According to a new study, those who sleep less than five hours each night may be 74% more likely to develop peripheral artery disease (PAD) than those who sleep seven to eight hours.
More than 200 million people worldwide suffer from peripheral artery disease (PAD), a condition in which the arteries in the legs become blocked, reducing blood flow and raising the risk of stroke and heart attack.
“Our study suggests that sleeping for seven to eight hours a night is a good habit for lowering the risk of PAD,” study author Shuai Yuan of the Karolinska Institute, Sweden said.
“Lifestyle changes that help people get more sleep, such as being physically active, may lower the risk of developing PAD. For patients with PAD, optimising pain management could also enable them to have a good night’s sleep,” Yuan said.
The study, which was published in the European Heart Journal-Open, included over 650,000 participants to explore the correlations between sleep length and daytime napping and the risk of PAD, as well as the causality of the associations.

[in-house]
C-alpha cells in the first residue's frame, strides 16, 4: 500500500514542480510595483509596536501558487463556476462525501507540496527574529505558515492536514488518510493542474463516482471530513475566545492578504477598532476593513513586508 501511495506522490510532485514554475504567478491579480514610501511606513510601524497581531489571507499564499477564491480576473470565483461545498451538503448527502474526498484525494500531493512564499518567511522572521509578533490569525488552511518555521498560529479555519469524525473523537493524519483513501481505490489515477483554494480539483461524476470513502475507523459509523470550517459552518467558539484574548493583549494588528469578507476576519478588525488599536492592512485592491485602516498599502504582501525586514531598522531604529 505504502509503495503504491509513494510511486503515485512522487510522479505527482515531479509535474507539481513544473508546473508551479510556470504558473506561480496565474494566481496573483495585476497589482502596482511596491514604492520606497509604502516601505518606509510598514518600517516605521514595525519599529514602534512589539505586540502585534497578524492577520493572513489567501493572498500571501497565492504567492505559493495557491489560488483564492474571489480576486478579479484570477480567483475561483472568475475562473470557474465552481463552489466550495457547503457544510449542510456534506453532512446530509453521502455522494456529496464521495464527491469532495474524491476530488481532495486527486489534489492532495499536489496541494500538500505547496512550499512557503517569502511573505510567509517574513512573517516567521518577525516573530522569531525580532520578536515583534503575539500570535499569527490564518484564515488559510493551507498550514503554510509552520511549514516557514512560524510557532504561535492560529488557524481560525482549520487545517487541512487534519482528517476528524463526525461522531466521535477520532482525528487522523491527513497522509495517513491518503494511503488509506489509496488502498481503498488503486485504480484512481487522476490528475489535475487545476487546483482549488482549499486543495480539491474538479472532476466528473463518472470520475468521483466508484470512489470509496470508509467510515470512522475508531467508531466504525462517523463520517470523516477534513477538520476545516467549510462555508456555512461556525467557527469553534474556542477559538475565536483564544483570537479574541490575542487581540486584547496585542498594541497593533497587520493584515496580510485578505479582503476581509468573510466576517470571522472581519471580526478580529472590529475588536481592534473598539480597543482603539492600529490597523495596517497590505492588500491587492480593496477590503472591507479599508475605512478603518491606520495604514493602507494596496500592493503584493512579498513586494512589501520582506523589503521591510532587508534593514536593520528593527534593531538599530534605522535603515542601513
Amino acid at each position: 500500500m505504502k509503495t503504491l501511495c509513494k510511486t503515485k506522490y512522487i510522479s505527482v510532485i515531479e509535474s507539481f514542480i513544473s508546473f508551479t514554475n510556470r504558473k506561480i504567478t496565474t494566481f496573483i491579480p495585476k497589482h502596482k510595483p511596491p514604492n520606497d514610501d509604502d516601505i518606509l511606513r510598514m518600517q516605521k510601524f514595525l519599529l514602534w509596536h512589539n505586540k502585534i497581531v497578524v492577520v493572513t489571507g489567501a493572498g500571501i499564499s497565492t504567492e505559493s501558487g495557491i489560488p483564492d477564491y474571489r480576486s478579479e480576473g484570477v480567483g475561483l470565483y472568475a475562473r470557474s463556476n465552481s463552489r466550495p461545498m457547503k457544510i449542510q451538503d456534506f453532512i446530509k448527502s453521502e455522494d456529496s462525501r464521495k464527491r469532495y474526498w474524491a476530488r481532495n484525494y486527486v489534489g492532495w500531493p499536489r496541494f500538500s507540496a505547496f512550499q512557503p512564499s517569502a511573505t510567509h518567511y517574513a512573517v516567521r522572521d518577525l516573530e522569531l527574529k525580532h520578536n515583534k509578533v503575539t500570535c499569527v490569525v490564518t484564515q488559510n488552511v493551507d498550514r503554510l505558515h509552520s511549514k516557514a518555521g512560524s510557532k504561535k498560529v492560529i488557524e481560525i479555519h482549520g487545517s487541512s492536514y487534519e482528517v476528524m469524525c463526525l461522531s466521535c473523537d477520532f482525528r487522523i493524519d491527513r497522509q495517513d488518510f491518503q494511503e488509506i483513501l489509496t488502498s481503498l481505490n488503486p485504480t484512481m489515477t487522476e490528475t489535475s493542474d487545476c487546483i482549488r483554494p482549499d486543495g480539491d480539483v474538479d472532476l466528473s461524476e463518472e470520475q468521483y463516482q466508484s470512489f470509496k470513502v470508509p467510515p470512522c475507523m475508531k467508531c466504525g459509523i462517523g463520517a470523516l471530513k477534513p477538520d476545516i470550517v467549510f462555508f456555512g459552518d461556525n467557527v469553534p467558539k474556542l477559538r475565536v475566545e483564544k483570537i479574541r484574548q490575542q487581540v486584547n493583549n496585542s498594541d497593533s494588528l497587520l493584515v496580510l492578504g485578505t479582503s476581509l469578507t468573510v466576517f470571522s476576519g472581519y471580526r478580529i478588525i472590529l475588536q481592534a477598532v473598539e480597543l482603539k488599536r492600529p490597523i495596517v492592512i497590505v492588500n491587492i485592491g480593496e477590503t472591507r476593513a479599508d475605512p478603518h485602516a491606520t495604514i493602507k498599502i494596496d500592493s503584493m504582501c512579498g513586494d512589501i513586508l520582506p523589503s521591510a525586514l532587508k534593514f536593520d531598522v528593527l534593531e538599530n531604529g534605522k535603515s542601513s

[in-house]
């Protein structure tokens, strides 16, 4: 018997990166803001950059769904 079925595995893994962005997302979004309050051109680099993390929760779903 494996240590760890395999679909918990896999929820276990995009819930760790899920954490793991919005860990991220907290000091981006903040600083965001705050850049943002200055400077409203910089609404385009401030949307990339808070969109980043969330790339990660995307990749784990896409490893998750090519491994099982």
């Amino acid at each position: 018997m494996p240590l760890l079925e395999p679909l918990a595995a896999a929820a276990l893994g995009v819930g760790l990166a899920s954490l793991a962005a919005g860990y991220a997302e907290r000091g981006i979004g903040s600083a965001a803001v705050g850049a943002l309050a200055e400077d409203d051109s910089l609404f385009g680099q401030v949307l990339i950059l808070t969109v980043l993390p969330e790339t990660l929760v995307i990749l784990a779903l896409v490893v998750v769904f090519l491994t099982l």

In a study of 53,416 adults, sleeping less than five hours each night was linked to a roughly doubled incidence of PAD compared to sleeping seven to eight hours.
This finding was validated by additional investigations of 156,582 and 452,028 people, respectively. Short sleep was linked to an increased risk of PAD in the causal investigations. Also, PAD was linked to an increased risk of insomnia.
“The results indicate that brief night-time sleep can raise the chance of developing PAD, and that having PAD increases the risk of getting insufficient sleep,” Yuan said
In an observational study of 53,416 adults, sleeping eight hours or more per night was associated with a 24% increased risk of PAD compared to seven to eight hours. Analyses in two larger populations of 156,582 and 452,028 people validated this finding.
However, no causal associations between extended sleep and PAD were discovered.
Similar findings were reported for napping, with daytime nappers having a 32% higher risk of PAD than those who did not nap, although no causative relationships were discovered.
“More studies are needed on the relationships between lengthy night-time sleep, daytime napping and PAD,” said Yuan. “Although we found associations in the observational studies, we could not confirm causality.”